Faith said Providence has made “misleading” statements that give the impression that the district is working with them to ensure a transition plan for closure. “We're not working with them on a transition plan to close the unit,” she said.

“We are more than willing to work with them to determine how, as a community, we can make sure they continue to offer OB in Petaluma,” she said. “We want to focus on what can we do to keep it open.”

Providence said in a statement Friday that it understands how difficult the news is for many in the community. The provider, which also runs Santa Rosa Memorial and Healdsburg hospitals, said the decision to eventually close the small maternity ward was made after it received notice of termination of obstetric anesthesia coverage at the center effective Jan. 31

Providence said it was able to secure temporary anesthesia coverage at the center, but permanent coverage cannot continue to operate the center safely.

“This decision was not made lightly,” Providence said in its statement. “We have thoroughly reviewed all available options, including sending out a Request for Proposal to regional and national medical groups for obstetric anesthesia coverage. Despite our continued efforts, we realize the only option is to close the Family Birthing Center due to safety concerns.”

Last year, the Family Birth Center was one of only two hospital maternity wards in Sonoma County to be recognized in Newsweek’s list of Best Maternity Hospitals in the country. Kaiser Santa Rosa Medical Center was the other.

Gephart said closure of the birthing center at Petaluma Valley Hospital would be a big blow to south county residents.

“It has a wonderful relationship with the families they serve,” Gephart said in an email. “They have caring providers who speak Spanish and understand the social needs of their families. Petaluma Valley Hospital is small and sensitive to the desires of their families. It is the preferred location by families for a low intervention birth.”

Faith said the center has only a 10.8% cesarean, or C-section, delivery rate. That’s a third the average hospital rate in the state. Hospitals often opt for C-sections in cases where vaginal birth isn't safe for the mother or baby. The procedure can prevent injury or death in women who are at higher risk of complications from delivery or who have unexpected complications.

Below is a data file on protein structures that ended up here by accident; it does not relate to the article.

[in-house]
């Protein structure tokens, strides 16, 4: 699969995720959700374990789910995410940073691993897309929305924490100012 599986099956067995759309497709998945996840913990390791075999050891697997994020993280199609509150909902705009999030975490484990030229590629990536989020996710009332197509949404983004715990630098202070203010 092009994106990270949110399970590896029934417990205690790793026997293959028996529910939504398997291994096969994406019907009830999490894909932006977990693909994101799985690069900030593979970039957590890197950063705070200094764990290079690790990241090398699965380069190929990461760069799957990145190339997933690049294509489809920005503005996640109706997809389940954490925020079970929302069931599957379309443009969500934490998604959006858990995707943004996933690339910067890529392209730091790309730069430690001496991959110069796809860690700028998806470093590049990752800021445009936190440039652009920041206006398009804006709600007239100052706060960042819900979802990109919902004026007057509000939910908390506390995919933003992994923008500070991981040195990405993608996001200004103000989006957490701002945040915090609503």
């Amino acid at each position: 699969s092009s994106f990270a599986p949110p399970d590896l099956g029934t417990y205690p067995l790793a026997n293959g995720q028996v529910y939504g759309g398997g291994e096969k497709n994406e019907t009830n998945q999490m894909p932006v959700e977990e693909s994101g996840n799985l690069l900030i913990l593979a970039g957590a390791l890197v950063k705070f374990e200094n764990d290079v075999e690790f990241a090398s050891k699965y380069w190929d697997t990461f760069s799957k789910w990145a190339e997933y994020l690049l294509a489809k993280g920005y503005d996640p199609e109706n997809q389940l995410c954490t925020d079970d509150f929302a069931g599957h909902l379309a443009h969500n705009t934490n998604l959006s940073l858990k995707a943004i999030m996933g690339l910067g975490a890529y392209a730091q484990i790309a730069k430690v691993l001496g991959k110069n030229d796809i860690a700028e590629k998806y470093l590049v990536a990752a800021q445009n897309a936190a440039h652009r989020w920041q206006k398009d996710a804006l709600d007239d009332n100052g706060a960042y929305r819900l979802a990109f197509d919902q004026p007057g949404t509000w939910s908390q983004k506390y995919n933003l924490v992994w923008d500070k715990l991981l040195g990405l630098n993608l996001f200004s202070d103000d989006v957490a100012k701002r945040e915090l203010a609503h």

Not for me

Niemiec, the Forestville mother who is due in July, attended last week’s forum. During the panel discussion, she was asked what could be done in a hospital birth to make her feel more “comfortable and honored.”

Niemiec struggled to answer. She said she didn’t want to be told what to do, she didn’t like the fear some staff instill in expecting moms. “It’s not the setting that I want to be in,” she said.

In an interview after the forum, Niemiec told The Press Democrat she has attended hospital births when she was younger. That environment is very different from her birth center and home birth experiences, she said.

Sabrina, far left, and Collin Niemiec in their children’s room with Nico, 19-months, and Isla, 3, far right, at their home in Forestville, Calif. on Friday, Jan. 27, 2023.(Erik Castro / For The Press Democrat)
Sabrina, far left, and Collin Niemiec in their children’s room with Nico, 19-months, and Isla, 3, far right, at their home in Forestville, Calif. on Friday, Jan. 27, 2023.(Erik Castro / For The Press Democrat)

Her husband, Collin, was actually part of the panel and strongly criticized the elimination of local birthing options. He said in hospitals, “the focus is on the procedure and the pathology of childbirth rather than on the mother and on the baby.”

“We need to use our voice in opposition of what is occurring, especially with the eradication of birthing options in our county and the force compelling those women to birth in hospital settings,” he said.

Niemiec said her family is covered by Kaiser insurance, and her out-of-pocket deductible alone for two delivery options is $5,468 and $8,535, which is in the neighborhood of what some birth centers charge.

She said her hope was to try to get Kaiser to reimburse part of the cost of delivery at the Santa Rosa Birth Center.

“Now for home birth with a midwife, I will try to get a reimbursement from Kaiser,” she said in an email. “But I’m not counting on it.”

You can reach Staff Writer Martin Espinoza at 707-521-5213 or martin.espinoza@pressdemocrat.com. On Twitter @pressreno.

EDITOR’S NOTE: This story has been revised to correct Ramona Faith’s title. She is CEO of the Petaluma Health Care District, not Petaluma Valley Hospital.

UPDATED: Please read and follow our commenting policy:

  • This is a family newspaper, please use a kind and respectful tone.
  • No profanity, hate speech or personal attacks. No off-topic remarks.
  • No disinformation about current events.
  • We will remove any comments — or commenters — that do not follow this commenting policy.